Expand Reserves, Involve Locals in Tiger Tourism — On Record Dr. Ullas Karanth

Dr. Ullas Karanth on tiger tourism and tiger conservation
Ullas Karanth

Originally an engineer, Ullas Karanth decided to become a professionally trained wildlife biologist. A Senior Conservation Scientist with the Wildlife Conservation Society (WCS), Dr Karanth has adjunct teaching faculty status at the National Centre for Biological Studies, Bangalore (part of the Tata Institute of Fundamental Research), and at the Department of Wildlife Biology, University of Minnesota. He has conducted pioneering long-term research on the ecology of tigers and other large mammals. Dr Karanth was elected member of the Indian Academy of Sciences in 2008. He speaks to Shubhadeep Choudhury of The Tribune on the recent Supreme Court order banning tourists from core areas of tiger reserves and tiger conservation in general.

You have welcomed the Supreme Court’s order banning tourists from core areas of tiger reserves. Why?

A well-planned nature reserve should have areas demarcated as “core”, reserved for protection and research, and zones marked for “tourism”, where visitors may come to see wildlife. Because of legal complications at present and recent political history, many tiger reserves do not have such zoning, which is urgently required. Phasing out tourism from core areas is important, but the issue has been ignored by all. The Supreme Court’s interim order till August 21, when this issue will be again taken up, is a good wake-up call to all concerned.

You have said the economic power of tourism should be leveraged to create more habitats outside the existing tiger habitats. What is the concept?

Today, reserves where tigers are actually doing well (not all are legally notified tiger reserves) occupy less than 30,000 sq km, or less than 1 per cent of India’s land. This is not enough. But the tourism industry, particularly the high-end variety, is using all its economic and social power only to increase tourism pressure on this 1 per cent. The same money could be employed to create more tiger habitats outside of this 1 per cent, on private land, by sharing the returns with a larger group of farmers. This would also incentivise them to stop growing crops, and earn more from tiger viewing and tourism. But the profit-driven tourism sector will not do this, unless it is squeezed out of the last 1 per cent. Of course, it will need some time for readjustment. I hope the Supreme Court will be wise enough to drive the process rationally.

What is the biggest threat to tiger conservation in India?

Poaching and human impact on habitats, as well as economic growth around the habitats.

India’s tiger population has reportedly gone up to about 1,700 in recent years, from 1,400 in 2007. How did it happen?

I do not agree with figures that are not based on the best of science. Government data says habitat has shrunk, but tiger numbers have gone up, implying an increase of tiger density by about 45 per cent in the past five years. It does not make sense to me, and data derived from the best methods is simply not available. As many as 90 per cent of the tigers are in a few major reserves, and we should focus on counting them right there, instead of wasting time and money on all-India estimates.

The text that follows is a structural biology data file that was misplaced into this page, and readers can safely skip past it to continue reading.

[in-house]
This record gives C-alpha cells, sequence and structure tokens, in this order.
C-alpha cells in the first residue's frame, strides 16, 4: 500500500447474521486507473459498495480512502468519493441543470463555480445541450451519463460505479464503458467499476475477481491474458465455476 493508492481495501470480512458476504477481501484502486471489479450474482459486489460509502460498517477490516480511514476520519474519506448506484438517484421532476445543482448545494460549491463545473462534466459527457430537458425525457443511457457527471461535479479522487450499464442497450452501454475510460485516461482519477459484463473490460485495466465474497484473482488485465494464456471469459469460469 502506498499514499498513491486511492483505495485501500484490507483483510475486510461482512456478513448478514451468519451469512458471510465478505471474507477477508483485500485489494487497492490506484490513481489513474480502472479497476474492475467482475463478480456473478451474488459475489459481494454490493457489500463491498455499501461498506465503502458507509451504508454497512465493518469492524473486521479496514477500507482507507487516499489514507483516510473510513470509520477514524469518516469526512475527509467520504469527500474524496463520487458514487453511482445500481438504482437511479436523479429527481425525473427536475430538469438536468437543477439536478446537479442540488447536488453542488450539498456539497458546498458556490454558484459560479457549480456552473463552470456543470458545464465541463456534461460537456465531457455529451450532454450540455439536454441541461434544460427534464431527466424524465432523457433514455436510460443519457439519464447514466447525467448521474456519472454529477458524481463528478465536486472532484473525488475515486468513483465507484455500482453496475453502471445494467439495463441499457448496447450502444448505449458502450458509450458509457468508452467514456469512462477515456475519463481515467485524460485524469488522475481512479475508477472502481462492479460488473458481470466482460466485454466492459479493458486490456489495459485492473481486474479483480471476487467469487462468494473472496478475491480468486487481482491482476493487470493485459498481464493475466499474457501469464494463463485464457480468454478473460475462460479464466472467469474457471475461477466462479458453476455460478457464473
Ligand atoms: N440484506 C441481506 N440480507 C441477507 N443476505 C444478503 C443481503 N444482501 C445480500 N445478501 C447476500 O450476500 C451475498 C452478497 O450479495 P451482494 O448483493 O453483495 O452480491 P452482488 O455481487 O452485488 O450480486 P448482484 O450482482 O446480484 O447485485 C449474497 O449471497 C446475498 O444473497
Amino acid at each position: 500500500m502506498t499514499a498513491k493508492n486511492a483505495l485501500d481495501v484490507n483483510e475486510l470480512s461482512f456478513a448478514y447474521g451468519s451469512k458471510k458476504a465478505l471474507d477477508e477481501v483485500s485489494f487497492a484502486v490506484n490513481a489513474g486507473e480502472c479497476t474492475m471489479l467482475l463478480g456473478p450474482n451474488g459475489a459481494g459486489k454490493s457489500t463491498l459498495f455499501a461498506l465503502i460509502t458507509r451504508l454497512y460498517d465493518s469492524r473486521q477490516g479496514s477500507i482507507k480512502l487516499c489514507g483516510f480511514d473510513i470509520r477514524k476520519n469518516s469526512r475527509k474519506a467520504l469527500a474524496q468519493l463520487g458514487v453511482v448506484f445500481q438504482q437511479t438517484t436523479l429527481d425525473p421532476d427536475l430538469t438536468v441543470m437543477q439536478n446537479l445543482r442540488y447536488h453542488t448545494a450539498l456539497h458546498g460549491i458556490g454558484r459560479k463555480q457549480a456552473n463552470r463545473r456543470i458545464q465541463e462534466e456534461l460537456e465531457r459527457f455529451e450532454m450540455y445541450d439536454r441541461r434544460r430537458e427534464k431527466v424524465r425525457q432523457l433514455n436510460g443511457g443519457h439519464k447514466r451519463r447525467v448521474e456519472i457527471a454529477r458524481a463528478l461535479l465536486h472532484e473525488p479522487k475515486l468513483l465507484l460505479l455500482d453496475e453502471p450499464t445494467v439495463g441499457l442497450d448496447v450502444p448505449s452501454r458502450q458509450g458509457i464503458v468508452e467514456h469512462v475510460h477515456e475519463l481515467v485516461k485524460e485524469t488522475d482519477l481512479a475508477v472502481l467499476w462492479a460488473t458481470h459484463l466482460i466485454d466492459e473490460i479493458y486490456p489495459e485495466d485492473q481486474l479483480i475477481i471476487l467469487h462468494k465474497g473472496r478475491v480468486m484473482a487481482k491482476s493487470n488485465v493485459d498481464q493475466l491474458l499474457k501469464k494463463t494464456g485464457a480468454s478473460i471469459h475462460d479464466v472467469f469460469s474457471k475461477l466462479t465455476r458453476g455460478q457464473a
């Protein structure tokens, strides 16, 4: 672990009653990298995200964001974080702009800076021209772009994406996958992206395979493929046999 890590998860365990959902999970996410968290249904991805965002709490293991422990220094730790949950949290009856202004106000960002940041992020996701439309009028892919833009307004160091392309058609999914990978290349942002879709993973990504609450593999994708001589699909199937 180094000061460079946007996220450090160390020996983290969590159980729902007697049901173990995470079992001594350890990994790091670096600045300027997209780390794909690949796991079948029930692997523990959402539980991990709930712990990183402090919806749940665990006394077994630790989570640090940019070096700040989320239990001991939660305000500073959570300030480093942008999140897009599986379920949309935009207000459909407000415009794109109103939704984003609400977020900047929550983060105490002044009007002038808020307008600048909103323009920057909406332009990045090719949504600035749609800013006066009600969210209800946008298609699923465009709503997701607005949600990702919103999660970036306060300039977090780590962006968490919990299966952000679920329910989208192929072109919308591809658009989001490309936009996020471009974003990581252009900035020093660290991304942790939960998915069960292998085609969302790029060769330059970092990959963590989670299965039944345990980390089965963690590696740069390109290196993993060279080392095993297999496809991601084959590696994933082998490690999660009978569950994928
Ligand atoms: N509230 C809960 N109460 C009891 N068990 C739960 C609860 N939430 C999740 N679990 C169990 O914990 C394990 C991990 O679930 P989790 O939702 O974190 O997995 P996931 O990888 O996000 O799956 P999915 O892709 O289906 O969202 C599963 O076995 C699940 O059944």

Have the forest departments become more serious?

I think so, but the question is have they become more capable, more focused and knowledgeable. I am not sure of that.

Have anti-poaching strategies started working?

Strategies initiated in the 1970s are what led to tiger’s recovery from the brink of extinction. The point is to keep focusing on what has worked, and not worry too much about the so-called new strategies that are untested. Good reserves like Nagarahole and Kaziranga show how traditional anti-poaching strategies can work. No fancy technology or software is really needed.

Is enough being done to stop the use of tiger parts in medicines?

Changing consumer attitudes is not easy. Rather than worry about changing 1 billion Chinese, I would focus on patrolling and preventing prey poaching in the 50,000 sq km habitat in India, which is very doable.

How does China react to the issue?

They have legally banned the use of wild tiger parts in their medicine, but are lax about farmed tigers. The problem is both farmed and wild tigers enter the consumer market. Changing this is not easy through lectures or coercion. Attitude change must happen in that society, which will take time.

The tiger-centric conservation policy of India is criticised for ignoring other species. Ornithologists (bird watchers) are particularly upset on this score.

This is baseless. Protecting one tiger reserve such as Nagarahole (Karnataka) with 60 tigers protects 300 bird species. This is not something any sensible ornithologist would oppose. For birds not automatically protected in tiger reserves, they should fight to save the habitats of those birds, just as tiger conservationists have done for the past 30 years. In the north-eastern hill states, tigers are almost gone, but there is a huge variety of birds. Smart ornithologists like my former student Umesh Srinivasan and his colleagues are trying out bird conservation models that hold promise.

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